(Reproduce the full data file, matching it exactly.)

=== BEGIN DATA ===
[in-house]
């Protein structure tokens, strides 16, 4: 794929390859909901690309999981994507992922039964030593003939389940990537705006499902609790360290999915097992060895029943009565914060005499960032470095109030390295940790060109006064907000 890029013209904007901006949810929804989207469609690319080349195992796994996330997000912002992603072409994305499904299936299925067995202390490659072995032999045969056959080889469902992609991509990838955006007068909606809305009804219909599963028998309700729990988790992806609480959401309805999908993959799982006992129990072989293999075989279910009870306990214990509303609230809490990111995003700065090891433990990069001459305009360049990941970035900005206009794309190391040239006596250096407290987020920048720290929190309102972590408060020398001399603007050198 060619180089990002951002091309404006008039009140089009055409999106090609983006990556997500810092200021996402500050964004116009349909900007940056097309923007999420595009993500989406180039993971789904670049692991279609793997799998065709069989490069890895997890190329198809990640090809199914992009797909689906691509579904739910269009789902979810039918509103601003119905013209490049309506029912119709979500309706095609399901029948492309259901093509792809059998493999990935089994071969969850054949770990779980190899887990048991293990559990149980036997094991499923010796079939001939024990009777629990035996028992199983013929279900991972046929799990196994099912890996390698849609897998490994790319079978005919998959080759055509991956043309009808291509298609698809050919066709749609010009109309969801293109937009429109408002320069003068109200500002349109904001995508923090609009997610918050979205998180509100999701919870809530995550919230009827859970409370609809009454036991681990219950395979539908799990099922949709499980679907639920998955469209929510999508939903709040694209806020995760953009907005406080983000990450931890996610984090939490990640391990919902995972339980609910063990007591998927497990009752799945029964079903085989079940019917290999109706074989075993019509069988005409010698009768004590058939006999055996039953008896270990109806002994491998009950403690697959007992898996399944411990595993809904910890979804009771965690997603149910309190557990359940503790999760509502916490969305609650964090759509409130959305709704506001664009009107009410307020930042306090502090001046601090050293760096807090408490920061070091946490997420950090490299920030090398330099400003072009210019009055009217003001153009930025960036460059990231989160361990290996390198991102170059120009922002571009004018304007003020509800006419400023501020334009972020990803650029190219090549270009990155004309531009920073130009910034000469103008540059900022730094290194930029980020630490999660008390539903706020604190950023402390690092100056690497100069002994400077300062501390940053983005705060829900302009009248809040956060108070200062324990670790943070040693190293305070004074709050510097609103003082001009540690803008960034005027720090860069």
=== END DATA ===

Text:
[in-house]
């Protein structure tokens, strides 16, 4: 794929390859909901690309999981994507992922039964030593003939389940990537705006499902609790360290999915097992060895029943009565914060005499960032470095109030390295940790060109006064907000 890029013209904007901006949810929804989207469609690319080349195992796994996330997000912002992603072409994305499904299936299925067995202390490659072995032999045969056959080889469902992609991509990838955006007068909606809305009804219909599963028998309700729990988790992806609480959401309805999908993959799982006992129990072989293999075989279910009870306990214990509303609230809490990111995003700065090891433990990069001459305009360049990941970035900005206009794309190391040239006596250096407290987020920048720290929190309102972590408060020398001399603007050198 060619180089990002951002091309404006008039009140089009055409999106090609983006990556997500810092200021996402500050964004116009349909900007940056097309923007999420595009993500989406180039993971789904670049692991279609793997799998065709069989490069890895997890190329198809990640090809199914992009797909689906691509579904739910269009789902979810039918509103601003119905013209490049309506029912119709979500309706095609399901029948492309259901093509792809059998493999990935089994071969969850054949770990779980190899887990048991293990559990149980036997094991499923010796079939001939024990009777629990035996028992199983013929279900991972046929799990196994099912890996390698849609897998490994790319079978005919998959080759055509991956043309009808291509298609698809050919066709749609010009109309969801293109937009429109408002320069003068109200500002349109904001995508923090609009997610918050979205998180509100999701919870809530995550919230009827859970409370609809009454036991681990219950395979539908799990099922949709499980679907639920998955469209929510999508939903709040694209806020995760953009907005406080983000990450931890996610984090939490990640391990919902995972339980609910063990007591998927497990009752799945029964079903085989079940019917290999109706074989075993019509069988005409010698009768004590058939006999055996039953008896270990109806002994491998009950403690697959007992898996399944411990595993809904910890979804009771965690997603149910309190557990359940503790999760509502916490969305609650964090759509409130959305709704506001664009009107009410307020930042306090502090001046601090050293760096807090408490920061070091946490997420950090490299920030090398330099400003072009210019009055009217003001153009930025960036460059990231989160361990290996390198991102170059120009922002571009004018304007003020509800006419400023501020334009972020990803650029190219090549270009990155004309531009920073130009910034000469103008540059900022730094290194930029980020630490999660008390539903706020604190950023402390690092100056690497100069002994400077300062501390940053983005705060829900302009009248809040956060108070200062324990670790943070040693190293305070004074709050510097609103003082001009540690803008960034005027720090860069």